It is a good idea to ask your veterinarian about your dog’s joints when you take your pet for a visit. Some animals may be as much as seven to ten years old and not have indications or arthritis, but they are the exception and not the rule.
Importance of Weight Control and Exercise
If a dog’s weight is maintained by exercise and diet, this can help prolong the period before arthritis becomes a painful problem. Some dog food manufacturers offer specialized joint diet products specifically intended for dogs with arthritis and other joint problems. Joint supplements may be included in these dog foods to address the need
If a dog’s weight is maintained by exercise and diet, this can help prolong the period before arthritis becomes a painful problem. Some dog food manufacturers offer specialized joint diet products specifically intended for dogs with arthritis and other joint problems. Joint supplements may be included in these dog foods to address the need for glucosamine and hyaluronic acid. Your vet can recommend dog food brands best suited for good joint health.
Supplements Combined with Nutritional Food
The problem with dog foods that contain supplements is that they may not address other health issues such as skin, coat, and teeth. Some dog owners feel it is a better situation to feed dogs nutritional foods that address overall pet health and handle their dog arthritis needs by giving supplements to their pets. This method also assures that the dog is getting the supplements in the proper amounts.
Some of the ingredients to look for in supplements besides glucosamine and hyaluronic acids are chondroitin, perna caniculus, and creatine. Another consideration for any dog that shows signs of joint trouble is an Omega 3 supplement.
Joint supplements, a nutritional diet, and regular exercise are your best defenses against arthritis in your dog, and can also increase the quality years of your dog’s life when practiced regularly from the time the dog is just a puppy.
What Dogs and Basketball Players Share
Some young men come out of college to play basketball professionally and have great careers, earning millions of dollars per year. Even though this sounds like a great way of life that everyone would love to experience, it does take its toll on the body. If you fast-forward twenty years in the lives of some of these athletes, you will find men who have many physical problems that they must deal with on a daily basis.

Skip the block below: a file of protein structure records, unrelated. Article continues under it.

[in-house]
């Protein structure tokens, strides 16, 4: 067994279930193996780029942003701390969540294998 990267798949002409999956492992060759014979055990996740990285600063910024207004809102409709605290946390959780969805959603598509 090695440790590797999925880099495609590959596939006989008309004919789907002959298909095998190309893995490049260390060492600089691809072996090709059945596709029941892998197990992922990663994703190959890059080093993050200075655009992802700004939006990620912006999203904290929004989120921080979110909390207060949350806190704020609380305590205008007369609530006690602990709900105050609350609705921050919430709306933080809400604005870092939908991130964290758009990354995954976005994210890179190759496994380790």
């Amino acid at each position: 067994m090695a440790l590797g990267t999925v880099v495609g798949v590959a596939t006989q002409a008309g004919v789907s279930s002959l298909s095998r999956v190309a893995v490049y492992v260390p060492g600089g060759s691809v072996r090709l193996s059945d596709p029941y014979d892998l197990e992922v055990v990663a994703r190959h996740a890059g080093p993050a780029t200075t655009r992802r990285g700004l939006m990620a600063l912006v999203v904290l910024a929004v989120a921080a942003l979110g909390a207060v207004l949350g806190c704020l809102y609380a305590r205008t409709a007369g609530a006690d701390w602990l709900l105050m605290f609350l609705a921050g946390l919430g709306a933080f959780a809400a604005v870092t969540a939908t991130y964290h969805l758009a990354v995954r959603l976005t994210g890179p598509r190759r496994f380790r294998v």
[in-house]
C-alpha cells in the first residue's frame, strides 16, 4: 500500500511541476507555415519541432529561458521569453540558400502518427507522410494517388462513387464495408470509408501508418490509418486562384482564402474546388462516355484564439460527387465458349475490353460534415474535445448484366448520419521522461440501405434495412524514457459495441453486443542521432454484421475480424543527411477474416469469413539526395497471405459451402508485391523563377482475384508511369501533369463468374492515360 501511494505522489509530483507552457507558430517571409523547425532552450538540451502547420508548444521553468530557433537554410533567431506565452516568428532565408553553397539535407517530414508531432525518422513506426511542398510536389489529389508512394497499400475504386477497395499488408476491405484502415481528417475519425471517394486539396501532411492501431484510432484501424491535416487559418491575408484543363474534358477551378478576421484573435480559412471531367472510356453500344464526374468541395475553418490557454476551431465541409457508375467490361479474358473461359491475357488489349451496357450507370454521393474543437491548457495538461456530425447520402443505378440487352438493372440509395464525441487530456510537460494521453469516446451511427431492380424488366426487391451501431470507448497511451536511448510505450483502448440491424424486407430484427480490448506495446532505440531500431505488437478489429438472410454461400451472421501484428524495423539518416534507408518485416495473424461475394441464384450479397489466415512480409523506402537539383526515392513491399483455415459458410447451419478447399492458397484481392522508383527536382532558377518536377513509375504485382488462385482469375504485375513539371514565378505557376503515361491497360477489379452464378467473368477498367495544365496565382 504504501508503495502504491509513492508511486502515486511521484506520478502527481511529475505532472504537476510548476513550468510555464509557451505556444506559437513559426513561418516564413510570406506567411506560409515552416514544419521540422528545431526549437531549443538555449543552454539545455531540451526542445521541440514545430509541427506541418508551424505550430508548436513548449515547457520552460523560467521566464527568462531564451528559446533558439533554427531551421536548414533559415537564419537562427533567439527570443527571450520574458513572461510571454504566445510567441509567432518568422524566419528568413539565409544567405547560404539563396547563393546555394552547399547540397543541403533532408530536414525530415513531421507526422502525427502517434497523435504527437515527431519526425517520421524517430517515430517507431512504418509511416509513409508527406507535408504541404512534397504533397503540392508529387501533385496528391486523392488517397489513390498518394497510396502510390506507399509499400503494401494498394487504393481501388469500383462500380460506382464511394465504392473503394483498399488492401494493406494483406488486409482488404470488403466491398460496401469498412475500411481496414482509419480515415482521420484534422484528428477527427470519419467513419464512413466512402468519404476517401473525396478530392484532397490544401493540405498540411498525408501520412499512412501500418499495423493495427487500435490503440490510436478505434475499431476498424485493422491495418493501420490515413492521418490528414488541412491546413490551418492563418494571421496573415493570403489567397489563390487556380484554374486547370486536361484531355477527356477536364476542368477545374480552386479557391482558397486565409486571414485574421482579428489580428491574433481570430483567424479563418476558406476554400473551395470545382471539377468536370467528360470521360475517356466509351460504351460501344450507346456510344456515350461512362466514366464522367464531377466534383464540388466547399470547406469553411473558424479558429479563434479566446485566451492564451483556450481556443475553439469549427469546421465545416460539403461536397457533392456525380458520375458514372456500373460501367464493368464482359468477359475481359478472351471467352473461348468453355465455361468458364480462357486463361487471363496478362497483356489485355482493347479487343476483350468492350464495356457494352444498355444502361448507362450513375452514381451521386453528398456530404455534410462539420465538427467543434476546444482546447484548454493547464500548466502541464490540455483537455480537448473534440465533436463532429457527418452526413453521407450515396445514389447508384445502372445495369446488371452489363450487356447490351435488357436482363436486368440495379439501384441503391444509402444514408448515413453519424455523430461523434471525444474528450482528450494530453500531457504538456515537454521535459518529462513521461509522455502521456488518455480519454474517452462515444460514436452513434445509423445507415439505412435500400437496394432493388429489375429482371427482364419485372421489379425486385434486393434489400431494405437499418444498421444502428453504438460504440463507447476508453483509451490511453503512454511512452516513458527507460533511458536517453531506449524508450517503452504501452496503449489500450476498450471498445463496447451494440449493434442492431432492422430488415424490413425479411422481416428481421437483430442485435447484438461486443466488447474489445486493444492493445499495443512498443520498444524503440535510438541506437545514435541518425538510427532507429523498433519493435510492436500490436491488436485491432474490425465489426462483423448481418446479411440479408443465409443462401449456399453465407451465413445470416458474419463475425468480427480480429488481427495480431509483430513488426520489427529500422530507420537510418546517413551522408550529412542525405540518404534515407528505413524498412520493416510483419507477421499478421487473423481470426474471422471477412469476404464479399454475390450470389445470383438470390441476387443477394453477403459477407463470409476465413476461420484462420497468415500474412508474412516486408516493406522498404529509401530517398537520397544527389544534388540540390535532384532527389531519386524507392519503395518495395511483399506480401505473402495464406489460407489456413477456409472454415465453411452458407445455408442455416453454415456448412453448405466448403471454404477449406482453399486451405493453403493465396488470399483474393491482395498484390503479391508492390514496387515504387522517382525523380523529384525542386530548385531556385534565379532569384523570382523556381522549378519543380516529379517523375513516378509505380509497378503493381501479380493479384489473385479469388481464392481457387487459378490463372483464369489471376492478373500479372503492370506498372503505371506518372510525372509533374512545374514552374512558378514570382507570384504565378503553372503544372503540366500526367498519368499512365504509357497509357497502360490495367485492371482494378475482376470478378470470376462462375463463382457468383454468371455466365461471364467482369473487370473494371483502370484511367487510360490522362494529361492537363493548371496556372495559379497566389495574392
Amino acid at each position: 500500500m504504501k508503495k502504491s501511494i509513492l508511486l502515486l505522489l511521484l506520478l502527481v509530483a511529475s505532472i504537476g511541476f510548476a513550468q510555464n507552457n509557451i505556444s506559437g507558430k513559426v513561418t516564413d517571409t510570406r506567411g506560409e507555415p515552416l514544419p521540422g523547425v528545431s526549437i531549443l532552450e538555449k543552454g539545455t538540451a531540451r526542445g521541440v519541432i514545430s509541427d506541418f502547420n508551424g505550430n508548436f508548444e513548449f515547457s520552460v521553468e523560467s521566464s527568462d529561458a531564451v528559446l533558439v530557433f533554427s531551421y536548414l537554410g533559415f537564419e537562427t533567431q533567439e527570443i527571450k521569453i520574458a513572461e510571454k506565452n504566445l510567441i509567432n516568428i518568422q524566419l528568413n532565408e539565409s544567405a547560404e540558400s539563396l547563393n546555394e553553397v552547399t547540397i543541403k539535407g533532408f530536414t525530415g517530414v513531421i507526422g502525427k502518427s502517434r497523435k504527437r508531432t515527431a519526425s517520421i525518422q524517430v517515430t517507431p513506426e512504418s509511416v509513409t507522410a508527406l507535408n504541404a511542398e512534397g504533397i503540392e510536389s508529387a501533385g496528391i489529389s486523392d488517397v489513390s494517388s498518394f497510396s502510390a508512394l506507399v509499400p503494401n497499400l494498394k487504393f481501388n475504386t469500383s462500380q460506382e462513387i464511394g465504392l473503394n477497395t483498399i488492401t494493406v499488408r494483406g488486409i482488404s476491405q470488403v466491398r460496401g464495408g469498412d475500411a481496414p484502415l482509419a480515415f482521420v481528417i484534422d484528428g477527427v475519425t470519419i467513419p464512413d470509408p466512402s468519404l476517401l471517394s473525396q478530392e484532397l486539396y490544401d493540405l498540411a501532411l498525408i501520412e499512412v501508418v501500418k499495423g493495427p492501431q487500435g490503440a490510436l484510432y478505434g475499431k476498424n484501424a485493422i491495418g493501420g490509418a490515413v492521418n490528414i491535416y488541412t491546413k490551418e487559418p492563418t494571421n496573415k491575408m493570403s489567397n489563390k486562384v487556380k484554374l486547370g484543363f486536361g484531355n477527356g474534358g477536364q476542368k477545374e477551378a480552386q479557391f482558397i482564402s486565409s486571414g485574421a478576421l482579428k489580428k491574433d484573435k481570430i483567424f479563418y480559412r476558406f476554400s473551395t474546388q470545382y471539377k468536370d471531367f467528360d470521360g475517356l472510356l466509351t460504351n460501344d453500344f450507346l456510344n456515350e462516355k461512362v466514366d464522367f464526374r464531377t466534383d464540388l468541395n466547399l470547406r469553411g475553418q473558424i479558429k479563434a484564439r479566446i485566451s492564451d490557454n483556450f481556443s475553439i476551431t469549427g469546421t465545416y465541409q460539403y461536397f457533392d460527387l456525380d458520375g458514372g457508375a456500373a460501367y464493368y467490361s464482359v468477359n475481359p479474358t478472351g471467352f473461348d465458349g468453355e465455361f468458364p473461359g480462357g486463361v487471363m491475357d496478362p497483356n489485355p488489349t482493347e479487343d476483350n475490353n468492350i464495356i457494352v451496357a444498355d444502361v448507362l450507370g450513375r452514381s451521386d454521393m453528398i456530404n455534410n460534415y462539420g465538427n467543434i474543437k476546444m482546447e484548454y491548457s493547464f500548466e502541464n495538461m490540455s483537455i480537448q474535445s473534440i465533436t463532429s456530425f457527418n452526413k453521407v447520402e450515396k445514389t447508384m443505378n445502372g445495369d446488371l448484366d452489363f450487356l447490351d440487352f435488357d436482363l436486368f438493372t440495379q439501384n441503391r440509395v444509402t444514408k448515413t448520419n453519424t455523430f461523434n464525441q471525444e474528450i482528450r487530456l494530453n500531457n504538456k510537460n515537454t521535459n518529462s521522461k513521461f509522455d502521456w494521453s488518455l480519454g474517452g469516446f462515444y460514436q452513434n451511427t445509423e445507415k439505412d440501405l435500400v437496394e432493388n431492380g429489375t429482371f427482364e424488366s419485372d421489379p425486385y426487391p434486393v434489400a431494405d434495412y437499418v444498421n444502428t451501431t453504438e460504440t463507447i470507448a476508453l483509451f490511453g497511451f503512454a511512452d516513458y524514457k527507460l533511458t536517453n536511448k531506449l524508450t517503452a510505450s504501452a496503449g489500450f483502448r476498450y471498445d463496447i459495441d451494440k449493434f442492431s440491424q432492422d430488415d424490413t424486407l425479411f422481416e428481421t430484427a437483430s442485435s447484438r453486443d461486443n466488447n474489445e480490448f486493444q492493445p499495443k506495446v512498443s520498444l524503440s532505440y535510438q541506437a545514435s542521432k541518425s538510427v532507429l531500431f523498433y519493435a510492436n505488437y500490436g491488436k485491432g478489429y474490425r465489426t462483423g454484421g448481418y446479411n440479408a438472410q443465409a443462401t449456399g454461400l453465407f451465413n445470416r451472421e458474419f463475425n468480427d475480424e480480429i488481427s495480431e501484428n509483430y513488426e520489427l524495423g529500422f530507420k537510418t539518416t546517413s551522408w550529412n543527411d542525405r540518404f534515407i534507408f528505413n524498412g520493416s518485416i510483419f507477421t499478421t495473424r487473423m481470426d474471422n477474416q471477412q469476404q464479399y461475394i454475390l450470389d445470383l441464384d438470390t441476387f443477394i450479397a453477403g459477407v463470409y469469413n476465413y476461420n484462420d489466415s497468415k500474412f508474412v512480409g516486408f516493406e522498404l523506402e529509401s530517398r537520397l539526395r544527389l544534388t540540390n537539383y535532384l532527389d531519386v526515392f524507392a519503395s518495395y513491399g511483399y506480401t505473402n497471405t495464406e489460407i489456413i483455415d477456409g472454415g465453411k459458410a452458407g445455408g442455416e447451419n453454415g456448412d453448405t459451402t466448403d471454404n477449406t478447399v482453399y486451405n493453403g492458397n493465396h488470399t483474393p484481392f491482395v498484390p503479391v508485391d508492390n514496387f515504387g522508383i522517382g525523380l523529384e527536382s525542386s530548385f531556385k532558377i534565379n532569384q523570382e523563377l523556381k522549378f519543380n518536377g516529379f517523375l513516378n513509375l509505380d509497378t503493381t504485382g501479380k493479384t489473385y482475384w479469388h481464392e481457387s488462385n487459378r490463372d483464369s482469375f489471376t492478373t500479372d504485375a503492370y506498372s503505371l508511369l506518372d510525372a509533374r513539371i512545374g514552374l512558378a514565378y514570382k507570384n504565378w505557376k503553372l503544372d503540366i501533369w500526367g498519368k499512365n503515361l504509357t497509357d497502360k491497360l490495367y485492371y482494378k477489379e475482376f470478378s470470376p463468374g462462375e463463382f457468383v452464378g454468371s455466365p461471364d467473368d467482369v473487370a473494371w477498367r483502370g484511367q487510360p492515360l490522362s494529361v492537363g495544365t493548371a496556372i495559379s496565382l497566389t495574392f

The Deteriorating Health of Dogs and Basketball Players
There are two primary contributors to the deteriorating health in basketball players that occurs in just a few short years:
1) They over exert themselves by stretching the boundaries of their physical abilities and,
2) They make poor diet choices.
Often, joint problems lead to surgeries to repair the damage and a need for supplemental aids to keep the body parts working.
The same kind of situation exists with dogs that depend on their owners to protect them from life’s circumstances. When puppies are young and full of energy, owners have the tendency to allow them to run and exert themselves until they are too tuckered out to go anymore.
Food for the puppies is often a manufactured product that is the lowest priced one on the grocery shelf. When the puppies reach maturity, they may already have the beginnings of joint problems because of the strain on the shoulder, hip, knee, and elbow joints, and the problem is increased without the proper nutrition necessary to maintain joint health.
A Pet Owner Can Make a Big Difference
It is actually the fault of the owner, in many cases, for the condition their animals find themselves in. Dogs are like small children who depend on someone else to give them the things they need, and the responsible pet owner should shop selectively for nutritious food products.
Because most dogs will develop arthritis in their lifetime, their masters should begin to give them supplements at the first signs of joint problems. Glucosamine and chondroitin are two of the prime ingredients that should be a part of any joint supplement program. Adding hyaluronic acid (HA) and a special blend of omega fatty acids to the mix ensures the best defense against those painful joint problems.